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November 05, 2005

"It is more likely this individual is intentionally misleading the debriefers"

Those words are contained in a just-released Defense Intelligence Agency document dating from February 2002 that the NY Times has gotten its hands on.  The "individual" is Ibn al-Shaykh al-Libi, an al Qaeda operative who was then and still is in American custody. 

Why does this matter a lot?  It matters because this guy's fabrications were trumpeted loudly, and repeatedly, as evidence that Iraq was training al Qaeda in the use of various weapons - that is, as a significant justification for the Iraq war.  And the timing is critical here: as of February 2002, the administration knew that this guy was probably lying.  Yet in October 2002, February 2003, and no doubt on other occasions, President Bush, then-Secretary of State Powell, and others parroted the lies to drum up support for the war.

It's the best evidence yet that the administration intentionally misled the public in the runup to the Iraq war.  They knew that Saddam, reprehensible though he may have been, was not a serious threat to the United States, and they lied about it.  As a result, over 2,000 Americans, and countless Iraqis, are dead.  How utterly, totally, depressing.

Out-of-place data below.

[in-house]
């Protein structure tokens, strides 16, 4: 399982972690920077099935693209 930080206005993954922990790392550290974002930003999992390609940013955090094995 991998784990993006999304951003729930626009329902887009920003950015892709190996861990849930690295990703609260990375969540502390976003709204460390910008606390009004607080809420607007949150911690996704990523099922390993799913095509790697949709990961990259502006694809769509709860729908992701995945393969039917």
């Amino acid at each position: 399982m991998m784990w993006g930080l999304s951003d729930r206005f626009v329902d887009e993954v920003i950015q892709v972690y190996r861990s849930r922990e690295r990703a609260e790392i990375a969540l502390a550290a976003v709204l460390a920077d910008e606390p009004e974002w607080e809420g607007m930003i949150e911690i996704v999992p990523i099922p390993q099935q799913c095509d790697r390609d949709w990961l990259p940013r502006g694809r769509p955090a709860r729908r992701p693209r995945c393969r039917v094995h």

Posted by David at 08:45 PM in National | Permalink


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What's sad about this is that it doesn't really seem like it's so shocking. I mean this only is likely to fuel the GOP claim that George Tenet dropped the ball in giving the administration the full extent of intel that was at his disposal. (Maybe they can give him another medal.)

Obviously it's important that we knew we had bad intel. Sadly what we don't know is whether anyone in the White House knew it was bad. We can all assume that someone did: certainly you'd think Wolfowitz and Rummy knew at the very least. At least you'd hope so.

Posted by: Qane | Nov 5, 2005 11:48:18 PM

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